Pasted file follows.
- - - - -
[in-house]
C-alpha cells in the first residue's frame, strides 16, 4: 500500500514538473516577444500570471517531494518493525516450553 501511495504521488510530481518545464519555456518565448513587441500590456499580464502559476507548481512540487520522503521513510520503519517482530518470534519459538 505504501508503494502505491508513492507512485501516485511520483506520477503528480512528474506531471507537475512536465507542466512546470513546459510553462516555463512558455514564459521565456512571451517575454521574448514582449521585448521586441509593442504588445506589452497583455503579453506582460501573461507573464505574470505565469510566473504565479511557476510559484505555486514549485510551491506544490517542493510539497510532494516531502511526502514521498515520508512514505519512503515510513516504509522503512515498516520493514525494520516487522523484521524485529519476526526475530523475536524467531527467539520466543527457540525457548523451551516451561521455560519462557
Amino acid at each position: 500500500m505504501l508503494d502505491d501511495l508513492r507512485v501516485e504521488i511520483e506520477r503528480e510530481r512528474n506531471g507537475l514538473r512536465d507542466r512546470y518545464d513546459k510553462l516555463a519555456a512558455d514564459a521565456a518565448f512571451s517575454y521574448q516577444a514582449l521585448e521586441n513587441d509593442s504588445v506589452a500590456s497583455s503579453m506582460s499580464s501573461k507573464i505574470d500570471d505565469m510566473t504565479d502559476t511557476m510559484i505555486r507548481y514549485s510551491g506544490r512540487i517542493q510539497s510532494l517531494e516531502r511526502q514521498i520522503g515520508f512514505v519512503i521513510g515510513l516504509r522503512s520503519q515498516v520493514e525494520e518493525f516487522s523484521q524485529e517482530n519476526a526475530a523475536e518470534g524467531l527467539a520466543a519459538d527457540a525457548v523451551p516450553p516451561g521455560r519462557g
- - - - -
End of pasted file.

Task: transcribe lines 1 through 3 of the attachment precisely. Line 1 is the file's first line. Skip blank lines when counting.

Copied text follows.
[in-house]
C-alpha cells in the first residue's frame, strides 16, 4: 500500500514538473516577444500570471517531494518493525516450553 501511495504521488510530481518545464519555456518565448513587441500590456499580464502559476507548481512540487520522503521513510520503519517482530518470534519459538 505504501508503494502505491508513492507512485501516485511520483506520477503528480512528474506531471507537475512536465507542466512546470513546459510553462516555463512558455514564459521565456512571451517575454521574448514582449521585448521586441509593442504588445506589452497583455503579453506582460501573461507573464505574470505565469510566473504565479511557476510559484505555486514549485510551491506544490517542493510539497510532494516531502511526502514521498515520508512514505519512503515510513516504509522503512515498516520493514525494520516487522523484521524485529519476526526475530523475536524467531527467539520466543527457540525457548523451551516451561521455560519462557
Amino acid at each position: 500500500m505504501l508503494d502505491d501511495l508513492r507512485v501516485e504521488i511520483e506520477r503528480e510530481r512528474n506531471g507537475l514538473r512536465d507542466r512546470y518545464d513546459k510553462l516555463a519555456a512558455d514564459a521565456a518565448f512571451s517575454y521574448q516577444a514582449l521585448e521586441n513587441d509593442s504588445v506589452a500590456s497583455s503579453m506582460s499580464s501573461k507573464i505574470d500570471d505565469m510566473t504565479d502559476t511557476m510559484i505555486r507548481y514549485s510551491g506544490r512540487i517542493q510539497s510532494l517531494e516531502r511526502q514521498i520522503g515520508f512514505v519512503i521513510g515510513l516504509r522503512s520503519q515498516v520493514e525494520e518493525f516487522s523484521q524485529e517482530n519476526a526475530a523475536e518470534g524467531l527467539a520466543a519459538d527457540a525457548v523451551p516450553p516451561g521455560r519462557g